7 comments so far...

Creeksong September 20, 2018, 02:43 AM
Milkbottle people on the third row, trying to blend in... but thier distorted sence of spacing is giving them away.
Anthropamorphism rocks!
Fizgig plus September 20, 2018, 03:54 AM
They all appear to be Brookfield Dairy bottles.... Good sized collection =) Though they need to get the cobalt blues into it. The bottle people are all Baby Top bottles.... Kinda of a hallmark of the dairy and very recognizable.

Nice capture =)

Creeksong September 20, 2018, 05:18 AM
Thank you. Are you old, too?
Fizgig plus September 20, 2018, 07:37 AM
You askin' if I'm an antique? =P
Creeksong September 20, 2018, 04:49 PM
@Fizgig. Yes. I was born in 1945, and remember having these style delivered in a wire sixpack, carried by a milkman, every morning to our home in Witichata Kansas. We spooned the cream out, and shook the bottle brfore every use. Some milkmen would put the bottles on the poarch; some would bring them in and put them in the refrigerator, although some people still had iceboxes. We call the refrigerator an icebox for years after that, though. In those years, the milkmen wore white workclothes and a white beaked cap, like a policeman.
Fizgig plus September 20, 2018, 07:22 PM
That era in US history is well before my time.... In Europe, however, where I spent some of my childhood, glass milk bottles were the only type there were..... And the "state" had these bottle return centers where you would take all your glass bottles, jars, etc. for "return".... They would then be disinfected at really high temps. and processed, etc. before being made available to various farms, businesses, etc., for reuse. Some industries -- like dairy farms -- would have someone go out once a week to pick up bottles belonging to them.... It cost them VERY little compared to having new bottles made. And in the age where people were responsible and did their jobs correctly, no one ever came down with a case of food poisoning or any such thing either.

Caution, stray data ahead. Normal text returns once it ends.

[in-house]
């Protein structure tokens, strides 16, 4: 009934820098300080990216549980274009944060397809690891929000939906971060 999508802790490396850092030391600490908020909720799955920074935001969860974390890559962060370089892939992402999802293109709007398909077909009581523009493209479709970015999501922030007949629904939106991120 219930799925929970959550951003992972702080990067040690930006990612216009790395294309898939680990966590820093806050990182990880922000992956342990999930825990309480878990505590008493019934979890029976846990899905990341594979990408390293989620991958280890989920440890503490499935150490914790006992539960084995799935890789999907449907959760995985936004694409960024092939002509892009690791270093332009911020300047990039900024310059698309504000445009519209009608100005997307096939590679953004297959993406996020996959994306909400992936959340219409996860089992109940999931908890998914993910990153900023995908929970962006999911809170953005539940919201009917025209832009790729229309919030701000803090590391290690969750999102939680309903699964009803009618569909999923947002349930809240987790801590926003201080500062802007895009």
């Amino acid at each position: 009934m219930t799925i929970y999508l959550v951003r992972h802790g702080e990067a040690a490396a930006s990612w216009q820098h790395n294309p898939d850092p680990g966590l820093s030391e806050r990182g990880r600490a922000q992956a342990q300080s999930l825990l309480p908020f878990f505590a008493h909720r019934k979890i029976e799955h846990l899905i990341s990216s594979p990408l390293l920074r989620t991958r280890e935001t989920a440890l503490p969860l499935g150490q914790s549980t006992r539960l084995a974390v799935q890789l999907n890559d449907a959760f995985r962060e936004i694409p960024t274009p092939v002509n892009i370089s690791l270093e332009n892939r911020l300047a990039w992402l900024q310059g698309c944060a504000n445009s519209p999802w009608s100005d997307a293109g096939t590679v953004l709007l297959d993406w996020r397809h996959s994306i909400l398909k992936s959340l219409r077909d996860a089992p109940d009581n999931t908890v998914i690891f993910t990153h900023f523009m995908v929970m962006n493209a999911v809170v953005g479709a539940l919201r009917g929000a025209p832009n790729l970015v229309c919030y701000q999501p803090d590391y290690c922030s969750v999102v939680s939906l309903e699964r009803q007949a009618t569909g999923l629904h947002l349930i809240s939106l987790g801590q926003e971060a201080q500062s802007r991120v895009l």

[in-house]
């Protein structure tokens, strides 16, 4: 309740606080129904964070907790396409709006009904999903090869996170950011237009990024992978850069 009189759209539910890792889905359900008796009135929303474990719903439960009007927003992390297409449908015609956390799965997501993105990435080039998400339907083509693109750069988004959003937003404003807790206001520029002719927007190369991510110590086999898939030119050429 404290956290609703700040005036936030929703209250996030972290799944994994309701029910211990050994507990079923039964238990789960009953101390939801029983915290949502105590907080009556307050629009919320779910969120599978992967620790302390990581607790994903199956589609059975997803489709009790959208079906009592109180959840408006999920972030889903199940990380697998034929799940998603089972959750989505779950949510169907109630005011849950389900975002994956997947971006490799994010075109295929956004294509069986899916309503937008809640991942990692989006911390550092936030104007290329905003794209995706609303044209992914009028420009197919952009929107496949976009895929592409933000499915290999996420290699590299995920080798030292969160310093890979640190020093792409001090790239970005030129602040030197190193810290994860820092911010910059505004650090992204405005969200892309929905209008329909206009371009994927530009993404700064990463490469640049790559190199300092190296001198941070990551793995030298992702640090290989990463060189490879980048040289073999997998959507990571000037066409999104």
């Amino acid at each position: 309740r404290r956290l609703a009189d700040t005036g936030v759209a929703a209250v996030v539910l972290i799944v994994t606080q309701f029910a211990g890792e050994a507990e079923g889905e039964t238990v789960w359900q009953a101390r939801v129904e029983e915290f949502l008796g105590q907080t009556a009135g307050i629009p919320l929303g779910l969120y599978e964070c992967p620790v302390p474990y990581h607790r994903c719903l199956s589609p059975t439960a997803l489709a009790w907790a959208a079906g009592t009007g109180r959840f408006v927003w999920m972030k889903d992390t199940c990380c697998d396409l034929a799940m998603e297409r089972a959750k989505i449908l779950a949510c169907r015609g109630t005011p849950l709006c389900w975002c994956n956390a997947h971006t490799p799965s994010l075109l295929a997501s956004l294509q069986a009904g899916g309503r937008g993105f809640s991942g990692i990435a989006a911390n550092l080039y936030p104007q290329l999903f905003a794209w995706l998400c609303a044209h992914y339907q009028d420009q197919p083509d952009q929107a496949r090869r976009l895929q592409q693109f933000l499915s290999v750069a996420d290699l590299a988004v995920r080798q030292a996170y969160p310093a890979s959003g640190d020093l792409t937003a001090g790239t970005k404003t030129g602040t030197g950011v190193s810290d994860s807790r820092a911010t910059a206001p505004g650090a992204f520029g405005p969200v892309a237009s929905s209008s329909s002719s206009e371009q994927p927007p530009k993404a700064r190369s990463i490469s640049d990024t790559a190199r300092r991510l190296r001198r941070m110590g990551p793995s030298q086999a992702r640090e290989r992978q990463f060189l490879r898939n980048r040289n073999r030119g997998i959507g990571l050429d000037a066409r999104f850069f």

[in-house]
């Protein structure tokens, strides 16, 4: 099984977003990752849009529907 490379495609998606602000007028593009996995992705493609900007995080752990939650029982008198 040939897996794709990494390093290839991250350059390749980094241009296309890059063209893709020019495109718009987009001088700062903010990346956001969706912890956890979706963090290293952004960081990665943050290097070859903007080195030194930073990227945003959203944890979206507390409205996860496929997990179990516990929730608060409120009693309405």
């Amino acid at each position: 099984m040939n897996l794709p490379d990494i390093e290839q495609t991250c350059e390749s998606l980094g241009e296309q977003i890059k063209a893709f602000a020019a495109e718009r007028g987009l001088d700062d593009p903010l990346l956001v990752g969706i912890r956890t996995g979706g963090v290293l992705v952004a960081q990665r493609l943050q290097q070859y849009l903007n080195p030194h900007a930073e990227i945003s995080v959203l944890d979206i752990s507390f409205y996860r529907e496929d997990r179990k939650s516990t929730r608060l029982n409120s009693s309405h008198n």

Now, my grandparents lived in very small rural villages where folks still lived off the land and indoor plumbing was still rare..... There, folks kept glass cars and bottles and such and circulated them in the community through their trade activities. For example, my grandmother didn't have a milk cow, but she had lots of fruit trees.... So, she would make jams to trade with another neighbor for milk..... When she would go pick up the bottle of milk for the day, she would usually take two clean, empty glass bottles to return to the neighbor providing the milk and would get one full bottle of milk in return..... The same thing would happen with other folks in the village who provided goods in glass jars or bottles.... People would bring back the empty ones to the neighbor they got the goods from.

It was all a means for recycling, but in a much more efficient, low cost, low energy way and what wasn't taken care of by the state was dealt with at a local level as people traded goods, services, and skilled labor. The only types of glass jars or bottles that were sent out for recycling as we know it today were, mainly, those from imported goods. Since businesses had to register with the state, all glassware they used for their produce had to be "branded" so that the glass could easily be sorted at the return site after it was processed for return to the business. Only pieces they didn't get back were ones deemed to be damaged or otherwise unfit for reuse --- those would go to the recycling plant.

Incidentally, did ya know.... Milk keeps longer in glass bottles? It also tastes better from glass bottles.... I actually transfer milk I buy from the store container into a glass bottle when I bring it home.... Plastic has an insulating property, as we all know... Well, that same property keeps the contents from being cooled as effectively in the 'fridge. Here in NYC, we've noticed a resurgence of the glass milk bottle... Mainly in the higher priced organic arena for now.... But, it definitely is making a comeback as the majority of organically sourced milk is no longer available in plastic containers. Makes a major difference in the taste and shelf life of the milk.... When you're at the store, check out the expiration date on organic milk in a glass bottle vs regular non-organic milk in a plastic bottle -- you'll be amazed.

So. now that I've taken the most circuitous route to answering your question.... No, I'm not an antique ;) You've got a good 30+ yrs. on me =P

Creeksong September 25, 2018, 08:29 AM
Thank you for such a complete answer, Fizgig. I appreciate the time you take...
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